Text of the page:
Sense finally prevails in Pyongyang talks
One small step forward by North Korea and the US; one large step for mankind. The political fight to persuade North Korea to halt its nuclear bomb-making activities seems at last, in the dying days of the Bush presidency, to be entering a serious phase.
Washington has finally bowed to Pyongyang's request to remove it from the US list of sponsors of terrorism - making the renegade state eligible for international loans and sundry other economic benefits - in return for it agreeing to again allow inspections to verify its promise to freeze nuclear activities.
After nine years of erratic US policies - met by equally erratic and bellicose North Korean ones - the negotiations have ended up almost where they started following the highly fruitful diplomacy of the Clinton administration.
Well, not quite back to where the Clinton administration had to leave off. North Korea has now tripled the amount of nuclear weapons' material in store. Worse, it has exploded a nuclear bomb and probably has enough material for half a dozen more.
This must count as one of President George W. Bush's worst foreign-policy feats. Commitments made in tense but productive negotiations were not honoured. Mr Bush called the regime 'evil' and then offered aid. He refused to negotiate over the financial issues at stake with the money laundering of Macau's Banco Delta Asia - and then returned the frozen funds.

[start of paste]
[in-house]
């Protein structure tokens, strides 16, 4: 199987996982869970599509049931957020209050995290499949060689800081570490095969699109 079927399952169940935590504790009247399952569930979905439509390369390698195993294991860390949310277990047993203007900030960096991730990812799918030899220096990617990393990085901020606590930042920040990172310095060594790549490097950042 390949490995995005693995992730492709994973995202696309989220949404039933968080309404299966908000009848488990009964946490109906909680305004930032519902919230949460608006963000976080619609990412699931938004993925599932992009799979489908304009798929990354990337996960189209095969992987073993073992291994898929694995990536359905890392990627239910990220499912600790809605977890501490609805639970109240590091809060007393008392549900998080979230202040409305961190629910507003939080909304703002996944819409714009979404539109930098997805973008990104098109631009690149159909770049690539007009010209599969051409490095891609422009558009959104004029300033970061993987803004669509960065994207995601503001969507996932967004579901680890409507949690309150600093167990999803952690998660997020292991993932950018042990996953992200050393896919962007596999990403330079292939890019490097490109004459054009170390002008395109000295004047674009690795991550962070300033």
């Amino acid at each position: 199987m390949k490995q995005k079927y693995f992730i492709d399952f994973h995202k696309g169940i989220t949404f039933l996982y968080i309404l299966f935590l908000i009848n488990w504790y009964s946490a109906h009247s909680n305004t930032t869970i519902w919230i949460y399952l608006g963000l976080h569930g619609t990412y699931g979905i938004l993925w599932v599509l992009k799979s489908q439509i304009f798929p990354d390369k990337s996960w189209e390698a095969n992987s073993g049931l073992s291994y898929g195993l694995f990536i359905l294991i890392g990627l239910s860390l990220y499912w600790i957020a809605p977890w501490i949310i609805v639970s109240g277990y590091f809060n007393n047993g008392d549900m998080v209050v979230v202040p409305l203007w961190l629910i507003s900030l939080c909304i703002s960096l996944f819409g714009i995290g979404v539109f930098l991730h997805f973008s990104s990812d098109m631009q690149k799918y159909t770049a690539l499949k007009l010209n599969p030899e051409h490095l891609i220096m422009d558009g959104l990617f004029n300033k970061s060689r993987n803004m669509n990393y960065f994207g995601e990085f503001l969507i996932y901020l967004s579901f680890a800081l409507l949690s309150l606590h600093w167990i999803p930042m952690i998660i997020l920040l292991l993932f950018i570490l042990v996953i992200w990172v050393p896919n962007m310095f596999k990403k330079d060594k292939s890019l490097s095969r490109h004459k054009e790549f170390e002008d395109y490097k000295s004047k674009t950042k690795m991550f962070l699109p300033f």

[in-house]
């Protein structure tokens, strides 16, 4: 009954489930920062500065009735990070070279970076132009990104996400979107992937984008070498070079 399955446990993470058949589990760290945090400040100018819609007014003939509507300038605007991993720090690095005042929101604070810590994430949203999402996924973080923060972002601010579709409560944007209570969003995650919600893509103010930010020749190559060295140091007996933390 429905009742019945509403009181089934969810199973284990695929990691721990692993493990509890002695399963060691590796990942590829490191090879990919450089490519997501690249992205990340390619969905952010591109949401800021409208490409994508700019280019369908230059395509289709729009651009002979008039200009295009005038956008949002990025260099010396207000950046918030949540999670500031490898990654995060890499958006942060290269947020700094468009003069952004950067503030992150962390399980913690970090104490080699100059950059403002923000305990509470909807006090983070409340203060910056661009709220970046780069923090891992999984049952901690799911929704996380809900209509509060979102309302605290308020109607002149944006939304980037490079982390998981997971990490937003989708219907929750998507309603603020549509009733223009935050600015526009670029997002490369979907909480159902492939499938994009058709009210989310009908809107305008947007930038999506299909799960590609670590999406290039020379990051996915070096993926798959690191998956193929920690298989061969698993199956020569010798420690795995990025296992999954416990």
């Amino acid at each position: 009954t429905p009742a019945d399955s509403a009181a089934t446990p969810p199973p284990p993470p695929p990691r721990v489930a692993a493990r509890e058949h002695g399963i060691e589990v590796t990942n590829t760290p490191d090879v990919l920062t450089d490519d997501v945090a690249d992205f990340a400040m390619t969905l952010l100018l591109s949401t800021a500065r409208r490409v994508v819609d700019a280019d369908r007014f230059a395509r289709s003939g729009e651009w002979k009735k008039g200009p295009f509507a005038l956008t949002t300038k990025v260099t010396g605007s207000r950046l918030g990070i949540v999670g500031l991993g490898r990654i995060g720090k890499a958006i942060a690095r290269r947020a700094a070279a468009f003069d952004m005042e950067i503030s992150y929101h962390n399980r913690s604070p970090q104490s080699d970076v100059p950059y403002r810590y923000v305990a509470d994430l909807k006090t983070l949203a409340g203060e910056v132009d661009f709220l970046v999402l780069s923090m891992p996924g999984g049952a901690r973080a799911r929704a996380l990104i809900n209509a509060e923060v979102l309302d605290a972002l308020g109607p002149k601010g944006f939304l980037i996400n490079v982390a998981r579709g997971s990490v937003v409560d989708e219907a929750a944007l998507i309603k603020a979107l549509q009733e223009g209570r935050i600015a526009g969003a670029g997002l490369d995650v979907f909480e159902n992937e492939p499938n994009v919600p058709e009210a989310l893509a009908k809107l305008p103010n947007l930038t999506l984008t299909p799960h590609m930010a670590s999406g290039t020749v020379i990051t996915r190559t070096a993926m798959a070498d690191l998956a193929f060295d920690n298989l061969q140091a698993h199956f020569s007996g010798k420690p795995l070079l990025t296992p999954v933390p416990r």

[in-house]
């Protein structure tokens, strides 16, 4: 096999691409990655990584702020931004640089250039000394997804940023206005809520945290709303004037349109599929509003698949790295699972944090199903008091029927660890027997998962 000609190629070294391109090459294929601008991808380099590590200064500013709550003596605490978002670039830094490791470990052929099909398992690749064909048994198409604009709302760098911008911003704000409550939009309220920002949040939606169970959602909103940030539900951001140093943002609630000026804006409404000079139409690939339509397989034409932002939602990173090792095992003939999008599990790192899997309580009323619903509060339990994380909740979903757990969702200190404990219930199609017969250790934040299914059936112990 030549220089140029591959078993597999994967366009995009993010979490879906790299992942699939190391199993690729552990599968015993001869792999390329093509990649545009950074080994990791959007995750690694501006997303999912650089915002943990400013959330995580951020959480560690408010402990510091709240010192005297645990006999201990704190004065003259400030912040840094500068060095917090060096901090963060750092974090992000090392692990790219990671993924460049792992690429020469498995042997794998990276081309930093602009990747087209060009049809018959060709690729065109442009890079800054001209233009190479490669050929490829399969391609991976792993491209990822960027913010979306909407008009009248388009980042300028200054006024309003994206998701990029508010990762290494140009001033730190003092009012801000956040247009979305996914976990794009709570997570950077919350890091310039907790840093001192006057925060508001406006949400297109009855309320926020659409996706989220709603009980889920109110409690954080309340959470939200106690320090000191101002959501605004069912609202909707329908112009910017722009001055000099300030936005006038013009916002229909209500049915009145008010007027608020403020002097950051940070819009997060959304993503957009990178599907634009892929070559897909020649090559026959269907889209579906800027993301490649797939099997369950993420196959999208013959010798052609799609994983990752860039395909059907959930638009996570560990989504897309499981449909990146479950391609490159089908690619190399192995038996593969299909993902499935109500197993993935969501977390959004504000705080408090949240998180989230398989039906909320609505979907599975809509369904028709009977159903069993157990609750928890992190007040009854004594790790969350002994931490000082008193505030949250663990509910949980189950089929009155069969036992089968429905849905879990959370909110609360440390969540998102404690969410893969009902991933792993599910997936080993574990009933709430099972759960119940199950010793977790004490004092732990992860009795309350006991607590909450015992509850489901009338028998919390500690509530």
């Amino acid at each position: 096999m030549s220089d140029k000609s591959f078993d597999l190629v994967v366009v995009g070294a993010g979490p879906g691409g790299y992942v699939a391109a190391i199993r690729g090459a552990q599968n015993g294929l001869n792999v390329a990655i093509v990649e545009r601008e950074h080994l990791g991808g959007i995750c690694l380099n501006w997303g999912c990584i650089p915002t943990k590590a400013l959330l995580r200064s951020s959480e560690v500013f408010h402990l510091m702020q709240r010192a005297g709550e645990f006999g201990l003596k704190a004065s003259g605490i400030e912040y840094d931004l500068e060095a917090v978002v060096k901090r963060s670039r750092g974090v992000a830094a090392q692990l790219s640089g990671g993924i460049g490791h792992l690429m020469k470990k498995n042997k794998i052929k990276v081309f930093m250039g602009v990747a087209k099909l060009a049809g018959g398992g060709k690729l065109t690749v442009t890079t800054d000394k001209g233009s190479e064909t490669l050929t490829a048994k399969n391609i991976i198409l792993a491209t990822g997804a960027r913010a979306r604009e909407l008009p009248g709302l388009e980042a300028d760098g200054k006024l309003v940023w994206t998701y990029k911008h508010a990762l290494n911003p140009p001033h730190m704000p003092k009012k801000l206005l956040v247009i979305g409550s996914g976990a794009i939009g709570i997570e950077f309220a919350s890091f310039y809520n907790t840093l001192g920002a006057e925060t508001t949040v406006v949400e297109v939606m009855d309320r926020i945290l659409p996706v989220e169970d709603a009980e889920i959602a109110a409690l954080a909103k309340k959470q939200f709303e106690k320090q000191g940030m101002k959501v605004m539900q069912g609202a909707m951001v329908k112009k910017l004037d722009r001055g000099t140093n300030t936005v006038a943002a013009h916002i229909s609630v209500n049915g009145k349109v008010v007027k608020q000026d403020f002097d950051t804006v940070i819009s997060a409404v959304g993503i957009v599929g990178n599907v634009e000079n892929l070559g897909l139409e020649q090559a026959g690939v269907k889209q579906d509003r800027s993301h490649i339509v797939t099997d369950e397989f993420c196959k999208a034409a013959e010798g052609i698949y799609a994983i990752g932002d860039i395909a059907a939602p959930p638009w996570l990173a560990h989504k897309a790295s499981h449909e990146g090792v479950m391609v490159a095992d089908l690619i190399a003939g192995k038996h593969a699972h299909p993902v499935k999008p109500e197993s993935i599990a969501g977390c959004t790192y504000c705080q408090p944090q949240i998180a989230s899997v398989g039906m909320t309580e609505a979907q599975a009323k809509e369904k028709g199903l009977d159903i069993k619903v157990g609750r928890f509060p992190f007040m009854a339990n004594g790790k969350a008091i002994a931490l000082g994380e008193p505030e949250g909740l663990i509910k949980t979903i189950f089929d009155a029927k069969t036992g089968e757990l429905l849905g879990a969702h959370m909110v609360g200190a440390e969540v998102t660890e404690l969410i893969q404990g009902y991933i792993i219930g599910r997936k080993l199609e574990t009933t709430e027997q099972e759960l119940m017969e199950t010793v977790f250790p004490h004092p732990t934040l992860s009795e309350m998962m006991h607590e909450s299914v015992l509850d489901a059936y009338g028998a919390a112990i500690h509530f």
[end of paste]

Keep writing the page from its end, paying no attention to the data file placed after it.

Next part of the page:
Fortunately, negotiations have been salvaged by a very determined US secretary of state, Condoleezza Rice, who took personal charge and empowered a skilful principal negotiator, Christopher Hill, to burrow through the labyrinth of confusion and misunderstandings.
The force and frequency of US negotiating offers were stepped up. Pyongyang's twists and turns, and often appalling misbehaviour, were tolerated more. After North Korea exploded an underground nuclear device in October 2006, Dr Rice managed to persuade Mr Bush to dilute the rhetoric. Washington continued with more conventional diplomacy, sidelining the hardliners in the administration, including Vice-President Dick Cheney.
The push continued. Fuel aid and food were offered as carrots. Then, earlier this year, the offer bore fruit; the North agreed to disable its nuclear weapons and other facilities at its Yongbyon nuclear complex. But when the US stalled on taking North Korea off its terrorism list, Pyongyang also stalled.
Now we have the breakthrough, with the bonus of the North agreeing to access to undeclared sites as well, but with the proviso the inspections are by 'mutual consent', leaving Pyongyang a card to play.
Fuel-oil aid was promised and hints aired that the work on the light-water nuclear reactor could resume. Still, there is enough ambiguity in the agreement to allow the North to barter for more concessions in the future.
Nevertheless, a wheel has turned, almost back to where Clinton left off. The next US president will have to pick up the baton - and hopefully sprint with it.
Jonathan Power is a London-based journalist